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Shaun Kenny-Dowall has rubbished suggestions Brad Fittler's selection in the Roosters' Auckland Nines squad means the club isn't taking the event seriously.
Roosters centre Shaun Kenny-Dowall says he can't wait to lace up a boot with club legend Brad Fittler at the upcoming Auckland Nines tournament.

With NRL head of football Todd Greenberg confirming Fittler has been cleared to take part in the tournament at a press conference, Kenny-Dowall told it was an opportunity most current players would marvel at.

"Watching him grow up as a legend of the game, having him as a coach, it's going to be good to lace up a boot with him - I'm really excited to run around the park with Freddy Fittler," Kenny-Dowall said.

Fittler hasn't looked out of place at Roosters training recently, he added.

"He's a natural born leader, his presence is definitely felt on the field. His voice and his skill, he's still a very competitive sort of a person and I'm more than sure he's going to hold his own in the Nines tournament," Kenny-Dowall said.

Having suffered a broken jaw in the 2013 grand final that kept him out of the recent World Cup, Kenny-Dowall said he had recently returned to full contact training and had been given confirmation by coach Trent Robinson that he would be travelling to Auckland. Club captain Anthony Minichiello recently confirmed most or all of the Roosters' World Cup contingent would sit out the pre-season tournament.

Kenny-Dowall said he expected to have to adapt his game on the fly to the different structure of Nines football, but also believed his game was suited to the format.

Asked about greater opportunities to run from dummy-half, Kenny-Dowall said: "Yeah that's my game you know, space out wide and through the middle, there's going to be plenty of space and I'm excited about it."

"It's something we're going to have to adapt to and see the flow of the games. Obviously we're going to have to watch a lot of the games and adapt on the run."

Earlier at the event press conference Kenny-Dowall dismissed suggestions Fittler's inclusion showed the Roosters weren't taking the competition seriously.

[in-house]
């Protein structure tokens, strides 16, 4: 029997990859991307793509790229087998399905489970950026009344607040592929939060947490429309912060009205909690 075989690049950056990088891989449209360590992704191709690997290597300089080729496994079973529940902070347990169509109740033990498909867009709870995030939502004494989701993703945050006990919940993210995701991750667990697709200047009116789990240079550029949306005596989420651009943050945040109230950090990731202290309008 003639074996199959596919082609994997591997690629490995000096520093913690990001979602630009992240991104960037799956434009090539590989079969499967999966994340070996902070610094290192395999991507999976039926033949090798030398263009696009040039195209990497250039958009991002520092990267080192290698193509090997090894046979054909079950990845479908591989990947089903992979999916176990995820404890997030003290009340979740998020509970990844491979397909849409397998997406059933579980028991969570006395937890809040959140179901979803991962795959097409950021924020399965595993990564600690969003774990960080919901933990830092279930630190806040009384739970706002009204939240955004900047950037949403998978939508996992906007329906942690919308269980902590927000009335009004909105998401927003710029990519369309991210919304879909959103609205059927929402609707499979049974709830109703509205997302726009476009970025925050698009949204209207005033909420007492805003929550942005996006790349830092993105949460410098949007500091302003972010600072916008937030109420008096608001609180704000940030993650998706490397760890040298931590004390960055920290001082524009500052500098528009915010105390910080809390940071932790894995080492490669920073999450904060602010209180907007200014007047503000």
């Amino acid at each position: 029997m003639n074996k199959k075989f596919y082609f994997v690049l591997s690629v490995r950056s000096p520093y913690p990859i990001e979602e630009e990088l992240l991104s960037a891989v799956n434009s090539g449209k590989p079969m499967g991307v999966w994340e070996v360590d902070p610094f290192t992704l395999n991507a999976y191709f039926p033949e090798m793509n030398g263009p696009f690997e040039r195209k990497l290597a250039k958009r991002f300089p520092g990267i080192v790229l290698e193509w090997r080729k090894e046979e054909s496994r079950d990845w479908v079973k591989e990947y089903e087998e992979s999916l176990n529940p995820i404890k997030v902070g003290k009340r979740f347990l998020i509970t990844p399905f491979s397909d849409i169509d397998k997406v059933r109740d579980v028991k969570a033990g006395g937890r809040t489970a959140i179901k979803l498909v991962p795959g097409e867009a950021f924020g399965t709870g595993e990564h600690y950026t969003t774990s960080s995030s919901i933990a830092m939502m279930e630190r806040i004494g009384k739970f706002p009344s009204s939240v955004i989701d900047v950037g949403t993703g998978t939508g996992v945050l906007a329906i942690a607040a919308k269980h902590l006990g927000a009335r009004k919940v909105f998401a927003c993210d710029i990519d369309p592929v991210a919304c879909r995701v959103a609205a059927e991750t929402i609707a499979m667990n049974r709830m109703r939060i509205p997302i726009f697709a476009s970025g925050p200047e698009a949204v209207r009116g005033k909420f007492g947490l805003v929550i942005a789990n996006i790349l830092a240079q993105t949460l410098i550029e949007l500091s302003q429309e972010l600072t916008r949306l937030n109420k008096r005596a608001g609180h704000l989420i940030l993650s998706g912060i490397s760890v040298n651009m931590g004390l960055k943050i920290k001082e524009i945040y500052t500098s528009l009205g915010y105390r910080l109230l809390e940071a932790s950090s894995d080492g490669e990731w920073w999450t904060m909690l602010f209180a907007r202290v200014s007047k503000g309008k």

"I say that's rubbish - every time you put on the Roosters jersey we take a lot of passion in it, this Auckland Nines tournament will be no different, we're going out to win. That's the attitude we'll have," he said.

Asked the same question, Fittler responded: "The good thing at 42 is you don't really care what other people think anymore... They haven't seen me play, hopefully they'll make a comment after and hopefully they'll be able to reassess what they've been thinking."

Asked why he first decided to make a comeback, Fittler said it was simply because his manager, Wayne Beavis, had asked him to.

"I didn't really think about my answer until later but the more I thought about it the more excited I got about it. Sitting there watching the Roosters play last year - I don't think I've seen a club play with so much spirit in the last 12 years.

"It's great to be a part of that group, I've had a couple of sessions with them now - it gets the blood boiling again, it's a great group to be around, they work hard for each other so I know they'll look after me."

He said the intensity training "definitely hurts" and that his body was breaking down a bit.

"Just getting your head in that position where if you get hurt - that's the hardest thing to do in rugby league so I've been just trying to practice a bit of that and basically getting out there with the players - that's going to be my biggest role is being with the players."
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